The New York State Senate today announced that a new law taking effect tomorrow, December 19, will help protect the lives of children with severe food or other allergies. The measure (S6005A), sponsored by Senator Terrence Murphy (R, Yorktown Heights) and passed by the Senate in June, allows bus drivers to administer an epinephrine auto-injector, like an EpiPen, in emergency circumstances.
“The passing of this legislation will further benefit our children’s safety,” said Senator Murphy. “If they find themselves in a life-threatening situation, a bus driver now has the authority to administer epinephrine. Having an EpiPen available and someone who is trained to use it can literally save lives.”
Food and other allergies, such as bee stings, present an ever-increasing danger to children across the United States. If a child with severe allergies is exposed or accidentally consumes an allergen, this can produce a serious reaction called anaphylaxis, which can lead to death. An epinephrine injection works to help immediately reverse the effects of anaphylaxis and is critical in the treatment of severe allergic reactions.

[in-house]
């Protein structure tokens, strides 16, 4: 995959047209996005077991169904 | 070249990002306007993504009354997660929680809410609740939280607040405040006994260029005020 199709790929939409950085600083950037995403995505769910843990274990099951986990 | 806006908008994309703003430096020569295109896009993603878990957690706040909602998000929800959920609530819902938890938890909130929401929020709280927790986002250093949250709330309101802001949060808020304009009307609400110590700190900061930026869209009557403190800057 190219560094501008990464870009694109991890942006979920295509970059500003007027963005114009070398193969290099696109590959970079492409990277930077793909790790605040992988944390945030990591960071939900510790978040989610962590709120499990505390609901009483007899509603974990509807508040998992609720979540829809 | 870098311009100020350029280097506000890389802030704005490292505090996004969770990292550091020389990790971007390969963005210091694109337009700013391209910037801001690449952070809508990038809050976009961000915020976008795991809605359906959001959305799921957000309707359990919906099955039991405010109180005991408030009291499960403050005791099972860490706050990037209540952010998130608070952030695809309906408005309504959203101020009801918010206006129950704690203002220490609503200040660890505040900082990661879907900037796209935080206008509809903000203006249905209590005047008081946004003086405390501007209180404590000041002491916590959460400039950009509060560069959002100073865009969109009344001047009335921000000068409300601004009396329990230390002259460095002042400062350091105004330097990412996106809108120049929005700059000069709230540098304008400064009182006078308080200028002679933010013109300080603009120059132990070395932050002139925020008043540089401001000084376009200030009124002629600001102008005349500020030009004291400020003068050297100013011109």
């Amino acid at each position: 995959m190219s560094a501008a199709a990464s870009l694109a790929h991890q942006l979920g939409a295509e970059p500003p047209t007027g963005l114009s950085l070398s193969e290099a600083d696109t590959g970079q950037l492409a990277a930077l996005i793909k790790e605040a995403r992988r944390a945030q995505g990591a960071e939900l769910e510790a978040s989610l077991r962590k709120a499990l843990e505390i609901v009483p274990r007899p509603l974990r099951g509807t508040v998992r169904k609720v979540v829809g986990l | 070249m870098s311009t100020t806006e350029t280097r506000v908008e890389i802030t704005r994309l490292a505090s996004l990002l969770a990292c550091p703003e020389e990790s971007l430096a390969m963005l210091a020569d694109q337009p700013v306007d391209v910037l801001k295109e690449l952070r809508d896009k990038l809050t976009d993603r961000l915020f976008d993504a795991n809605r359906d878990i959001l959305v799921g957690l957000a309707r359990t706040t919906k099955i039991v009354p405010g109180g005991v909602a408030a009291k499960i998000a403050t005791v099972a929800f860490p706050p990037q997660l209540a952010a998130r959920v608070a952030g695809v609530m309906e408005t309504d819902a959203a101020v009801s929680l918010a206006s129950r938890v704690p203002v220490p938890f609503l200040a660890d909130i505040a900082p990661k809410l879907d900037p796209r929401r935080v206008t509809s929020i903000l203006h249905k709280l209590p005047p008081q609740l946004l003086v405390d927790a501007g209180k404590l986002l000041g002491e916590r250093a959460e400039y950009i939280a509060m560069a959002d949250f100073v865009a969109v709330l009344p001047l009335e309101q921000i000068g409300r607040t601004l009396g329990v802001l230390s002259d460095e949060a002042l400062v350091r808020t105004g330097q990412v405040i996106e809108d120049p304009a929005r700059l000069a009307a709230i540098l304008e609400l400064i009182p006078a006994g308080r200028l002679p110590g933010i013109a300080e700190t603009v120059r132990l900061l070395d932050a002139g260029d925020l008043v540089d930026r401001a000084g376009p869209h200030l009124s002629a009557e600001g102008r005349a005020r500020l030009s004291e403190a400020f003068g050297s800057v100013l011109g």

While prior law allows those employed by school districts and other educational institutions to administer the live-saving injection, those who work for agencies contracted out by a school district, such as transportation services, were not authorized.
Thousands of children travel to and from school every day by bus. Many children may eat breakfast or a small snack, increasing the likelihood of a child being exposed to an allergen and having a severe reaction. While children with allergies to certain foods frequently carry their own EpiPen or other medicine, this new law will allow bus drivers to administer the injection and save the child’s life.